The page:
“I don’t wear these medals for me …”
2017, March 27 – Lt. James A. Jamison wears thirty-one medals on his uniform. But he will be the first to tell you that he does not wear them for himself. He wears them as a tribute to his fellow soldiers, and the men who died in the Korean War.
It was a “chance” meeting at Food Lion that brought Lt. Jamison, and his wife Marie, to visit Malinda Shanaberger’s U.S. History classes on Wednesday, March 22, at Amelia Academy. “It was lucky that we met,” said Lt. Jamison. “I don’t think we met by accident. God caused our paths to cross,” said Mrs. Shanaberger. “We met in the checkout line. I saw his Korean War hat and thanked him for his service. Then I realized he was the Veteran in the film I had shown my students that very day!”
Lt. Jamison and his wife spoke with Amelia Academy’s first, seventh, and eleventh grade students. He told his personal story of heartbreak, sacrifice, brotherhood, and valor on Pork Chop Hill in Korea in 1953. He also made his point clear that no politician made “America Great.” He showed the children pictures of heroes of all our American wars throughout our history and said “these men are who made America great!”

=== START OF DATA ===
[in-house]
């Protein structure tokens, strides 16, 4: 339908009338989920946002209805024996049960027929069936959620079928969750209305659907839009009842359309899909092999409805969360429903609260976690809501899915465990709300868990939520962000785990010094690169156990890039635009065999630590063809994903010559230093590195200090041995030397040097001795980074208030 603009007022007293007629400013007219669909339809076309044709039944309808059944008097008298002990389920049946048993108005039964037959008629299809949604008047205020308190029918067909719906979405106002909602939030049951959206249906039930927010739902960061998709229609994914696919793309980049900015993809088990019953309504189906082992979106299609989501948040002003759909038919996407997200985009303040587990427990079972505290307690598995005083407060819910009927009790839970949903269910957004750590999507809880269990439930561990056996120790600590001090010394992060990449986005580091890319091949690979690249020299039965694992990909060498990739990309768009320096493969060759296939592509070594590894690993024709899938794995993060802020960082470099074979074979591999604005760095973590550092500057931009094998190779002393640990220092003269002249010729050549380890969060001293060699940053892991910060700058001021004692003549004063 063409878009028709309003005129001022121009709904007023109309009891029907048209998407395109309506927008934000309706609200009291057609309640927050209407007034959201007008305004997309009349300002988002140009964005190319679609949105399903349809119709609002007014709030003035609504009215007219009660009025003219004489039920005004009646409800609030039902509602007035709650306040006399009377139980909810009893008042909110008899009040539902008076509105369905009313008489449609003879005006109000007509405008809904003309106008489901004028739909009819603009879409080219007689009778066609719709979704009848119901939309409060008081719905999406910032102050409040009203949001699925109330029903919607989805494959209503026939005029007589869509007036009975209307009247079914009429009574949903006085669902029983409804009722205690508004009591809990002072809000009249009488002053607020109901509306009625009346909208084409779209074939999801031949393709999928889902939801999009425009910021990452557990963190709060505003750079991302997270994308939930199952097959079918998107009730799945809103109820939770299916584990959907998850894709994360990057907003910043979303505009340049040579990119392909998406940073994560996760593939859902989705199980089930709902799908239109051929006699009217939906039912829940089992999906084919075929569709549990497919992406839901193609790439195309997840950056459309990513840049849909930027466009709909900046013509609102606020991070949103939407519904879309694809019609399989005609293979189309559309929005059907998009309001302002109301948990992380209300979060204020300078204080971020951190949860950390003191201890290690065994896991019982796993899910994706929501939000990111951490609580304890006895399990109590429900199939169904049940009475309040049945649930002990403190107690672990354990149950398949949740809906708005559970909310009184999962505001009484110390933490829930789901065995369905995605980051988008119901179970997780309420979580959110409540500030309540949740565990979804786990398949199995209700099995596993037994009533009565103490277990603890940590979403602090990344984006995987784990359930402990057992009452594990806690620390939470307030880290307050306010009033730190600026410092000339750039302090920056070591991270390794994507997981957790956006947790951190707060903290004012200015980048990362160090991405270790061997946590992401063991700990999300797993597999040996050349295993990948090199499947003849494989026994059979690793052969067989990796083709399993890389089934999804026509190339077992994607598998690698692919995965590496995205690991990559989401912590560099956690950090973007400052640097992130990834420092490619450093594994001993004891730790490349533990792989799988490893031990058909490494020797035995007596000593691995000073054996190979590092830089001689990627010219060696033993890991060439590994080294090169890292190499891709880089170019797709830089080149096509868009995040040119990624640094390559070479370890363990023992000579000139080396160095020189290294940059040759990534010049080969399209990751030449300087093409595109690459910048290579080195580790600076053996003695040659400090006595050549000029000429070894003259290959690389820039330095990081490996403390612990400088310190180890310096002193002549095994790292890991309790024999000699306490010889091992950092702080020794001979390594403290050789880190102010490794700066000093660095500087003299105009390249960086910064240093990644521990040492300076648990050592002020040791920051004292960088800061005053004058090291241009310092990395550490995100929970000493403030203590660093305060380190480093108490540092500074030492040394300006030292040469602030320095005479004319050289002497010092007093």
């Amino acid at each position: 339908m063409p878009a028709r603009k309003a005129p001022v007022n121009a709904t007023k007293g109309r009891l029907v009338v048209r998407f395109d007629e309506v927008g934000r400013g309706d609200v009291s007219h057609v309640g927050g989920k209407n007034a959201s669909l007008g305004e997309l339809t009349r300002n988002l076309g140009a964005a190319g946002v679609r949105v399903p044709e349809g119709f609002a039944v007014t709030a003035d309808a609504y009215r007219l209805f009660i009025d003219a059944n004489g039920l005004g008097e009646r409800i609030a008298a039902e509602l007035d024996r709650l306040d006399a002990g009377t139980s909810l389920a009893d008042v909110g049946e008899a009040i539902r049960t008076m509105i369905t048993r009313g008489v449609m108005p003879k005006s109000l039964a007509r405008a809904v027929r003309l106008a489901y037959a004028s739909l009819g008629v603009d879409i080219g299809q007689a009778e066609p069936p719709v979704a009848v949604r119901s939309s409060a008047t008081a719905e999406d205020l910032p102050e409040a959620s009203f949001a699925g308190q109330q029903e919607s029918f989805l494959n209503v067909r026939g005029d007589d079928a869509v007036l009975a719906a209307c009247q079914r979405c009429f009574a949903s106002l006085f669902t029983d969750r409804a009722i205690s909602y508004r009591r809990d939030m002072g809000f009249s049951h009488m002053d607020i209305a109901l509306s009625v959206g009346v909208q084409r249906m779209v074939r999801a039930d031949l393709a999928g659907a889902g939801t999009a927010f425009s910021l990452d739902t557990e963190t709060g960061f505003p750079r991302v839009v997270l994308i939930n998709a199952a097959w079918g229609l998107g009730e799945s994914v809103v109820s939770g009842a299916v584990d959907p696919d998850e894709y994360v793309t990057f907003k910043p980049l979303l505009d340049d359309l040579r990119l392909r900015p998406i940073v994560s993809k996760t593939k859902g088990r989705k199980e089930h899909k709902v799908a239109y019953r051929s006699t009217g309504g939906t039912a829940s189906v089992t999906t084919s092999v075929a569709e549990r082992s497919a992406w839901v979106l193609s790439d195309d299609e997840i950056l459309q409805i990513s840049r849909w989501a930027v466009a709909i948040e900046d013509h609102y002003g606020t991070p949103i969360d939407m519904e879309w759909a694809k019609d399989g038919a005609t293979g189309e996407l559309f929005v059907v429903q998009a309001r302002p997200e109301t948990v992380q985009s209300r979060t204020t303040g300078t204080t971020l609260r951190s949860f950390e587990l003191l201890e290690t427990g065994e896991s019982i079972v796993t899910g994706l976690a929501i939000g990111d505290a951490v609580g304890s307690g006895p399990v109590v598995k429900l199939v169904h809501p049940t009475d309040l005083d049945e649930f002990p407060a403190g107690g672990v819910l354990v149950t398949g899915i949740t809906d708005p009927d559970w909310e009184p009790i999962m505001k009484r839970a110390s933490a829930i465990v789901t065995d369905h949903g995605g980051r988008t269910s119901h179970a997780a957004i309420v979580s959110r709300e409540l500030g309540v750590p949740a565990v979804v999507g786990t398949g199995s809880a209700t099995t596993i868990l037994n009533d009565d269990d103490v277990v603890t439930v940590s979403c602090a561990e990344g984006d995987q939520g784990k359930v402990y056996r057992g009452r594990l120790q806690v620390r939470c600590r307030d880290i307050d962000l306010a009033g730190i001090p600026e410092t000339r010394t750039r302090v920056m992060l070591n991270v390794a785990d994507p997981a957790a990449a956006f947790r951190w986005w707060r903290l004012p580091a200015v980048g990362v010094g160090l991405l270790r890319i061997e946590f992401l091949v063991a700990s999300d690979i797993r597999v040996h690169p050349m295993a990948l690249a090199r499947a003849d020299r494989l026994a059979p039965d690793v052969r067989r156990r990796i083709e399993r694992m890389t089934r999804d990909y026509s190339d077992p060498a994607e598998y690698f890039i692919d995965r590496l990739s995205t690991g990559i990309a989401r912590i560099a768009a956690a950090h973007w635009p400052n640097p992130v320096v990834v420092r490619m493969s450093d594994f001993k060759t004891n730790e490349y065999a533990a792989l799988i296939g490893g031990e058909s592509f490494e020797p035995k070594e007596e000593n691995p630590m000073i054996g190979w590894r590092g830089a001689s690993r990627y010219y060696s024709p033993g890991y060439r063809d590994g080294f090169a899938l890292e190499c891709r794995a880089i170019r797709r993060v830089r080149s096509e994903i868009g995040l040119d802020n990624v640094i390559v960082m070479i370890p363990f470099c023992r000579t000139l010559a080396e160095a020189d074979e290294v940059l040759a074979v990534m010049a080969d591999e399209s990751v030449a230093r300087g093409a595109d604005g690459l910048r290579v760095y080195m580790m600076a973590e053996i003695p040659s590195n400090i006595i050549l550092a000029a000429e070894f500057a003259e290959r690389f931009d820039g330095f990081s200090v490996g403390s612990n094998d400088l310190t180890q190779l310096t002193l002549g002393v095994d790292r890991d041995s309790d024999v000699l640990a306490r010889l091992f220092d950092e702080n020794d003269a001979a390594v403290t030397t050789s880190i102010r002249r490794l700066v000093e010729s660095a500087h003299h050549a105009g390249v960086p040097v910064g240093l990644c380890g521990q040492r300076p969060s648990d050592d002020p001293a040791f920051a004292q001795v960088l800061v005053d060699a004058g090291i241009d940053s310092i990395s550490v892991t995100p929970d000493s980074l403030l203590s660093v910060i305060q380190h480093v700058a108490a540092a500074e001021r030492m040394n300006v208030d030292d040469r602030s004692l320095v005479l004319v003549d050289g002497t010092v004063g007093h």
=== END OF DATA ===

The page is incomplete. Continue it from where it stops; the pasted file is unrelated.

Another point he made was that the Korean War is still ongoing because we only signed a cease-fire with North Korea, and either side can resume fighting at any time. He encouraged the students to watch the news and pay attention to the current actions of North Korea and Kim Jong Un.
Lt. Jamison is a member of “I” Company, 31st Infantry Regiment “Polar Bears.” He spoke about his role of stringing barbed wire along the 38th parallel after the cease fire, and also how he had to remove dead bodies along the way. With tears in his eyes Lt. Jamison closed with this statement, “I started fighting on that hill with 289 fellow soldiers, and when it was over, there were only 28 of us left. Had the fighting continued two more days, I wouldn’t be here today.”
Mrs. Shanaberger and her students would like to extend their gratitude for Lt. Jamison’s service and for his willingness to take his personal time to come and share his story. Those that heard him speak will never forget the lessons learned from him.
Lt. James A. Jamison shows Amelia Academy seventh-grader, Sarah R., his Korean War medal as pictured in her history textbook.
Article by Malinda Shanaberger